# Zaher Hani Seminar: A Continuum Large Box Limit for the Cubic Nonlinear Schrödinger Equation

Analysis & Applied Math Seminar 2013-03-21

Speaker: **Zaher Hani**

Institution: New York University

Abstract: Inspired by the general paradigm of weak turbulence theory, we consider the 2D cubic nonlinear Schrödinger equation on a box of size L with periodic boundary conditions. In an appropriate “large box regime” (L very large), we derive a continuum equation on ℝ2 that governs the dynamics of the discrete frequency modes over nonlinear time scales. This equation turns out to satisfy many surprising symmetries and conservation laws, as well as several families of explicit solutions. (This is joint work with Erwan Faou (INRIA, France) and Pierre Germain (Courant Institute, NYU)).

#Introduction#

## Setup

2d cubic defocsusing or focusing NLS on a box of size $L$. Energy and mass conservation. NLS is GWP for small data in $H^s$ for $ s \geq 1$. We are not concerned with the existence issue. We are working in the setting of global-in-time solutions.Physical and mathematical setup: weak nonlinearity.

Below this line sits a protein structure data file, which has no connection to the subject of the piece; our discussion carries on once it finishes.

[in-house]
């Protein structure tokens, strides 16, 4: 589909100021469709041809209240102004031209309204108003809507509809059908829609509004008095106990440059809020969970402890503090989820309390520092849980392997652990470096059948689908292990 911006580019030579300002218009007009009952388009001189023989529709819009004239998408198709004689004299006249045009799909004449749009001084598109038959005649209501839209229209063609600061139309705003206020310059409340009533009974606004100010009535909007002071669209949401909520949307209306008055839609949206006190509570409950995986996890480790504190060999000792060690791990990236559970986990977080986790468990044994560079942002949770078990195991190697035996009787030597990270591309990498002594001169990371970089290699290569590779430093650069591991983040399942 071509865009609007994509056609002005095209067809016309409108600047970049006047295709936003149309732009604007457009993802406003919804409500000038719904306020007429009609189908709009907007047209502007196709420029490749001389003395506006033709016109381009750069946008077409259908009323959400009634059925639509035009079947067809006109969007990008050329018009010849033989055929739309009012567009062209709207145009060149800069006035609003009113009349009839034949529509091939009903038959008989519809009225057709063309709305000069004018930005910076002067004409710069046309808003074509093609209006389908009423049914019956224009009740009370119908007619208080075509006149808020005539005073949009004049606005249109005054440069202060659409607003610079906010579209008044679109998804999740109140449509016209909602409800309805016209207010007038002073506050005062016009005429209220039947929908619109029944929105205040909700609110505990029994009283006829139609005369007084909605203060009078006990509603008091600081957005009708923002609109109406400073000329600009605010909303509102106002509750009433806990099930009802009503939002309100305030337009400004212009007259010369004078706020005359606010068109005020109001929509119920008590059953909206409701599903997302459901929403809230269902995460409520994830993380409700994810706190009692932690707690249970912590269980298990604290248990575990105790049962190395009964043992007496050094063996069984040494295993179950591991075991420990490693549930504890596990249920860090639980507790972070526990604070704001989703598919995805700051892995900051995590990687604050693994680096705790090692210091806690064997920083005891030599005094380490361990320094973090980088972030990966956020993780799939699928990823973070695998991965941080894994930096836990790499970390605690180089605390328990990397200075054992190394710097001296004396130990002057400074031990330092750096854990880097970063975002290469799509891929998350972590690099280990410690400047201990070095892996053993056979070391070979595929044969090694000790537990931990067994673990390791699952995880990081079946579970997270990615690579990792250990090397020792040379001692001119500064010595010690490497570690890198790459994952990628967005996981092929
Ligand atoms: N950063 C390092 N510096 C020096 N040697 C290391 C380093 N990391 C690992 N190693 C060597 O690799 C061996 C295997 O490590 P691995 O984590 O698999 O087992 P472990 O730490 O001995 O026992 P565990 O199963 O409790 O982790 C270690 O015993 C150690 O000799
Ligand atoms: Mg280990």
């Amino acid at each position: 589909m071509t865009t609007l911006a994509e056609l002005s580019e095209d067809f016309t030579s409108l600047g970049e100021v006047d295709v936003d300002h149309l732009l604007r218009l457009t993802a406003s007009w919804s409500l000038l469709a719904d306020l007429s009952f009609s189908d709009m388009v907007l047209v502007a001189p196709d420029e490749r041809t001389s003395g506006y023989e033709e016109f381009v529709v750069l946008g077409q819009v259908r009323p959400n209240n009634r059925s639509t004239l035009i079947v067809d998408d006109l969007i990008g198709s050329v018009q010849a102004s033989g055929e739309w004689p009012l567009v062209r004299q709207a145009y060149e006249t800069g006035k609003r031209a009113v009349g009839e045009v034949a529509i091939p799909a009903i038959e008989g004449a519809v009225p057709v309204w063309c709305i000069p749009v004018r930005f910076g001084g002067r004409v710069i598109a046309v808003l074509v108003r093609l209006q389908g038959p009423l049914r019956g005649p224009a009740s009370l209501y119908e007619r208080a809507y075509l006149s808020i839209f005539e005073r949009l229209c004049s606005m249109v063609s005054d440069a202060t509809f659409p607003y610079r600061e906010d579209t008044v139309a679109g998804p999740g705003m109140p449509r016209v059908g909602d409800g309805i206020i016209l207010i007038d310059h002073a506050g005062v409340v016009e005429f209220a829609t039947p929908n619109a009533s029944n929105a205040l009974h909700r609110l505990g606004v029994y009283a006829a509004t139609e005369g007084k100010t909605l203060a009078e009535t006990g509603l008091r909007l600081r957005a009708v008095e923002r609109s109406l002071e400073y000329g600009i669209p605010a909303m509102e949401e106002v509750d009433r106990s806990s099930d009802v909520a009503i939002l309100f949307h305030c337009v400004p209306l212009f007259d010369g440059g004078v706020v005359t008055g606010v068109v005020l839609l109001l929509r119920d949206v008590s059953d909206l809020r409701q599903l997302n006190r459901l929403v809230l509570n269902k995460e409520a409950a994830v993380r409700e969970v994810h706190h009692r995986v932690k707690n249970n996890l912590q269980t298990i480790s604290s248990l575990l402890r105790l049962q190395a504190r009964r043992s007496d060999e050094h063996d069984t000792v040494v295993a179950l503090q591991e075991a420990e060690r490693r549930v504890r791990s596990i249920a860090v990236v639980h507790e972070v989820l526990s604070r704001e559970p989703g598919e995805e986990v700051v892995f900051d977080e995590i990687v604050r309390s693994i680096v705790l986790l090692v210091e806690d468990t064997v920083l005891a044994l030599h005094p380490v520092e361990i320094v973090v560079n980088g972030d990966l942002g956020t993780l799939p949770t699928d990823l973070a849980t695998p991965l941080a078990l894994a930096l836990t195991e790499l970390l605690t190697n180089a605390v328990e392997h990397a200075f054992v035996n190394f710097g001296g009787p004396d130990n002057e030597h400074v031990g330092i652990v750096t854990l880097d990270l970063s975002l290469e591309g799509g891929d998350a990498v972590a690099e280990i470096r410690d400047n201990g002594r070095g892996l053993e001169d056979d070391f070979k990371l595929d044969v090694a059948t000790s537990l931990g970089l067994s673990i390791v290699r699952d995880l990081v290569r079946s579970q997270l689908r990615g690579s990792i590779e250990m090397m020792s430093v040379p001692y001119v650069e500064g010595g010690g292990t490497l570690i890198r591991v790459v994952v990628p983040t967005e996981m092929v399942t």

- Aim: understand out-of-equilibrium dnamics of small solutions. e.g. CKSTT
- Take small data….nonlinear time scale is $\epsilon^{-2}$ where we imagine $ u \thicksim \epsilon v$ and we study $v$ with an $\epsilon^2$ coefficient and the data is of the size 1.
- Fourier ansatz, transfer dynamics onto the coefficients. Comments on the $L^2$ norm dependence upon the box size parameter $L$.
- Express the dynamics in terms of the $a_k (t)$.
- Define the 4-frequency convolution hypersurface. He calls that $S_K$.